Public Administration Journaling

Public Administration Journaling

Public Administration Journaling
Job stressors are demands at work and environmental conditions that tax people. There are positive stressors known as challenging stressors, and negative stressors, also known as hindrance stressors. According to Denhardt et al. (2018), the challenge stressors positively affect a person’s behavior or attitude towards work like the time pressure, workload, job responsibility, and complexity, among others, which help a person grow and excel in their career. The hindrance stressors harm a person’s behavior and attitude towards work, including job instability, role ambiguity, organizational politics, and the rest, which thwart a person’s goal attainment and personal growth.
According to Denhardt et al. (2018), one of the most common causes of personal workplace stress includes working for long hours without a break. This results in fatigue, which makes individuals unproductive at work. The second cause could be a heavy workload. Without time to relax, a person becomes dull and unproductive. The third is over-supervision at work. This is where a person is always being observed, which means the manager does not trust the employee. The fourth is changes within the workplace. That could be a cause of personal stress in the workplace because when a person is used to a certain routine or certain people, changes are made suddenly, or reshuffling is often done. Consequently, this could affect the employee, therefore, lead to stress (Denhardt et al., 2018). Others include conflict with coworkers, job interfering with family life, travel, or communication problems.
Some stress management tips would be of interest to me if one were in this position. They include keeping a positive attitude at work, accepting that some things cannot be changed, assertive instead of unnecessary aggressiveness like asserting beliefs, feelings, and opinions instead of always jumping into conclusions or being angry, passive, or defensive (Denhardt et al., 2018). Others include eating a healthy and balanced diet, learning relaxation techniques like yoga, and exercising regularly. One could also ensure that he/she gets enough sleep, especially if they had a lot of work during the day. This would make time for relaxation, hobbies, and fun. It is also good to seek social support, which helps in relieving stress.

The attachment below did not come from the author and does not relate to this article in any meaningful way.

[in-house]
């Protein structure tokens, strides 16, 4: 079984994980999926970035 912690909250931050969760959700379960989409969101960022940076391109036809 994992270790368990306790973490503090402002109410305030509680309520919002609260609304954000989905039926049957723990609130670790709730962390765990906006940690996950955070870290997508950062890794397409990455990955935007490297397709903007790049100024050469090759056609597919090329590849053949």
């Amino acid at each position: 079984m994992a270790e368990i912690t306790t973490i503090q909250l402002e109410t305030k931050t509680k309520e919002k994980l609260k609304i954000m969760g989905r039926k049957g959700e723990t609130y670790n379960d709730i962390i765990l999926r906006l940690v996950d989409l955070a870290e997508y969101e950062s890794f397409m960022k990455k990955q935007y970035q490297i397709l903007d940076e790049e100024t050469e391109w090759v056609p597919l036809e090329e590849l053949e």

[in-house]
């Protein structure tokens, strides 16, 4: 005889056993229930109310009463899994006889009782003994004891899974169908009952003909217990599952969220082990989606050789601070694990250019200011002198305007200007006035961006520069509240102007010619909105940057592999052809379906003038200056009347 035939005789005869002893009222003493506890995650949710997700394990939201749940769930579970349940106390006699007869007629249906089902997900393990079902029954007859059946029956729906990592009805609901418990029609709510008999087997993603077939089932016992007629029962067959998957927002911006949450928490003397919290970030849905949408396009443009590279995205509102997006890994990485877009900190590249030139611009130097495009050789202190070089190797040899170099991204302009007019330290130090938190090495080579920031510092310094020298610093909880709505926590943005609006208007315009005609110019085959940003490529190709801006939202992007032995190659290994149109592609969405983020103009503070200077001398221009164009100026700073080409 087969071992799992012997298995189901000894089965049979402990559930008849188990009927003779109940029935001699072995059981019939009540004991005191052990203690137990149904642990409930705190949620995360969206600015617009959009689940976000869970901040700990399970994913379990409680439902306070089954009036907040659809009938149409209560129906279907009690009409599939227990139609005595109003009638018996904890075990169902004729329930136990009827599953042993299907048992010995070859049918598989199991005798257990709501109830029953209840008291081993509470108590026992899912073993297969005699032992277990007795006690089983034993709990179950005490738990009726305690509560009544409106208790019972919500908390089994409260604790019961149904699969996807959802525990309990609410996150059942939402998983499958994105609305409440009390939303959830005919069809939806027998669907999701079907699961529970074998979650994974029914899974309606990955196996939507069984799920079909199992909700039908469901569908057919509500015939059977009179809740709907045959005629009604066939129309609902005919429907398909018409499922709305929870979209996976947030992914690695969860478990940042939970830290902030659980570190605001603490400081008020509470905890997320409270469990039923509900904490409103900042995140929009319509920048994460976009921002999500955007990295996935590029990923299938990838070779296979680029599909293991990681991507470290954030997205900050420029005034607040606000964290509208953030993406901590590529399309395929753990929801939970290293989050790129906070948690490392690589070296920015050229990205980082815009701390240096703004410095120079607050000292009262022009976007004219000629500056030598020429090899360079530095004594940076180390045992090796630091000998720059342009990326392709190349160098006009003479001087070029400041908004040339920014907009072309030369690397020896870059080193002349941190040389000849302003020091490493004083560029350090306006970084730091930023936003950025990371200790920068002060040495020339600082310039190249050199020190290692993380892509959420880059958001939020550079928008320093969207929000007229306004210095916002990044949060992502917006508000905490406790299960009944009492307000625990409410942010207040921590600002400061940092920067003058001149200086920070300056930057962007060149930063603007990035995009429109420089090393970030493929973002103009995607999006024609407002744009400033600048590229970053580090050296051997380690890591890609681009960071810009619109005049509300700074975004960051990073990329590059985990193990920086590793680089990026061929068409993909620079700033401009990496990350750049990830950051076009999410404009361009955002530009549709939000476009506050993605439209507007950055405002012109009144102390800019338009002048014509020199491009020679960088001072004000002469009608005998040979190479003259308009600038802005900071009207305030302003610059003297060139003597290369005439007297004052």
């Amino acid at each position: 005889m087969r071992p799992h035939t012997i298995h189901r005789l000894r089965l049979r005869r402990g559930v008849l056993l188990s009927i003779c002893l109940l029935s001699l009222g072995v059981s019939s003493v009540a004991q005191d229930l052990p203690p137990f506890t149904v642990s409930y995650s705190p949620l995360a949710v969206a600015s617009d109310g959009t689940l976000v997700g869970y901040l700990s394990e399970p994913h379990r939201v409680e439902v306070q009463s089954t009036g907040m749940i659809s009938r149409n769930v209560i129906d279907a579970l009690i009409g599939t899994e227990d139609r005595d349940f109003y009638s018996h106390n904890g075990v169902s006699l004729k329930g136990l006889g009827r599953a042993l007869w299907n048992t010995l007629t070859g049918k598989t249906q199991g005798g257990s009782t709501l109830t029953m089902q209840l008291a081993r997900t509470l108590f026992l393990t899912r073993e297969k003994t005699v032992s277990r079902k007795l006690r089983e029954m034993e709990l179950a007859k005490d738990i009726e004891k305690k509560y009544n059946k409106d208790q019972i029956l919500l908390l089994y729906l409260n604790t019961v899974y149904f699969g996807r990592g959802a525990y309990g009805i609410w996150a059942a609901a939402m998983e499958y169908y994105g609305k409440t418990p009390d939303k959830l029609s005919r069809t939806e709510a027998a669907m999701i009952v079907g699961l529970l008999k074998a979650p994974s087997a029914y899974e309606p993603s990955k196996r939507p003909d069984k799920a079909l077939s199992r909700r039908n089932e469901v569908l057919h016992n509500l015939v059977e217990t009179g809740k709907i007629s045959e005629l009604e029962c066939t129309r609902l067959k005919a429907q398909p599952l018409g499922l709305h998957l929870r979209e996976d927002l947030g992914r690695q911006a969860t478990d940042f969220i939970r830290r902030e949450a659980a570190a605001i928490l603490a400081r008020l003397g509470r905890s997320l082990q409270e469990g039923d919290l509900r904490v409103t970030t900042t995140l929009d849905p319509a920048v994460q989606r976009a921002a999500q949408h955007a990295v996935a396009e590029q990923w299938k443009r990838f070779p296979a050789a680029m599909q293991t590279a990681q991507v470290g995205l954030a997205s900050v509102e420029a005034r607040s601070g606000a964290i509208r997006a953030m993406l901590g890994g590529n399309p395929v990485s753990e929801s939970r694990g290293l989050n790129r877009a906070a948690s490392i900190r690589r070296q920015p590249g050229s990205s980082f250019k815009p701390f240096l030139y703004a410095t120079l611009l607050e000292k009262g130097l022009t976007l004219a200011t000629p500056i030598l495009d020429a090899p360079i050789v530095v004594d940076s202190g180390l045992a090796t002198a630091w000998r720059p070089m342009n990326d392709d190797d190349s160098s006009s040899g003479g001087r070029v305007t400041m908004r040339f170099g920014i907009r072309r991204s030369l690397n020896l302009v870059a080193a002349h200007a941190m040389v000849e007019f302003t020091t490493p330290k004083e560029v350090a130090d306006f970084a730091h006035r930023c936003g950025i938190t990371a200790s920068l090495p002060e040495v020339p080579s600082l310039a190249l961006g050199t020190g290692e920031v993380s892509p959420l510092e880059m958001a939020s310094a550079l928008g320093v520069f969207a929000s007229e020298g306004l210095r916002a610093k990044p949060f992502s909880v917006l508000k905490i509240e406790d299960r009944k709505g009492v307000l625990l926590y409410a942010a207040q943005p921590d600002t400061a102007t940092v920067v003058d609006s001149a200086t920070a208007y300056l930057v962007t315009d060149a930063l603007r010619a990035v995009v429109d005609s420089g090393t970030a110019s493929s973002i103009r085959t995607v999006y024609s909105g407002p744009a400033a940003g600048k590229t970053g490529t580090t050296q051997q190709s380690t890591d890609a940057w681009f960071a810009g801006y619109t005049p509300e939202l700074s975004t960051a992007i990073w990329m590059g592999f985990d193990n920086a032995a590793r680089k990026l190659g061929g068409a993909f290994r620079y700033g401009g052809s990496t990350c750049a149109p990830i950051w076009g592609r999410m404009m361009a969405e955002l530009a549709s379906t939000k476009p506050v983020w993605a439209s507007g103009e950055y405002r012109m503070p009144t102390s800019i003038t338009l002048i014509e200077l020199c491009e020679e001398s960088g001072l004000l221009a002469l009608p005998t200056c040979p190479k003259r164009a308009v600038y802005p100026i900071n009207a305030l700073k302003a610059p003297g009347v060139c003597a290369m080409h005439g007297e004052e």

Employee creativity is the ability of a hired person to generate novel and valuable ideas in the workplace for concepts, products, processes, and services that are different from what was already there. Engaging in creative behavior improves overall health, improves mental health, physical health, and brain function, and most importantly, it helps mitigate stress (Deswal, 2019). Enhancing creativity increases happiness by reducing anxiety, slowing down the heart rate, and boosting the mind. When a person creates, an imagination is invoked, usually a constructive and productive use of the mind. When a creative task is intensely focused, a person can achieve a state of flow whereby the best performance is achieved at an optimal state of consciousness.
Summarily, increased stress may lead to behavioral distress like increased alcohol consumption or smoking, aggression, drug abuse, and dietary extremes. Stress compromises the immune system making them vulnerable to diseases and illnesses. It also has psychological effects like fear, frustrations, pressure, conflicts, confusion, and loneliness. There are implications of poorly managed stress in the workplace that are also profound, which causes a direct or an indirect cost in an organization. Direct consequences are like decreased performance, increased absenteeism, accidents, or violence. The primary cause of individual stress is life changes. Mitigating stress requires one to prevent harmful levels of stress and effectively to respond to stress.

Denhardt, R. B., Denhardt, J. V., Aristigueta, M. P., & Rawlings, K. C. (2018). Managing human behavior in public and nonprofit organizations. CQ Press. Retrieved from
Deswal, N. (2019). Stress, Therapy and Comic Relief. National Development, 113.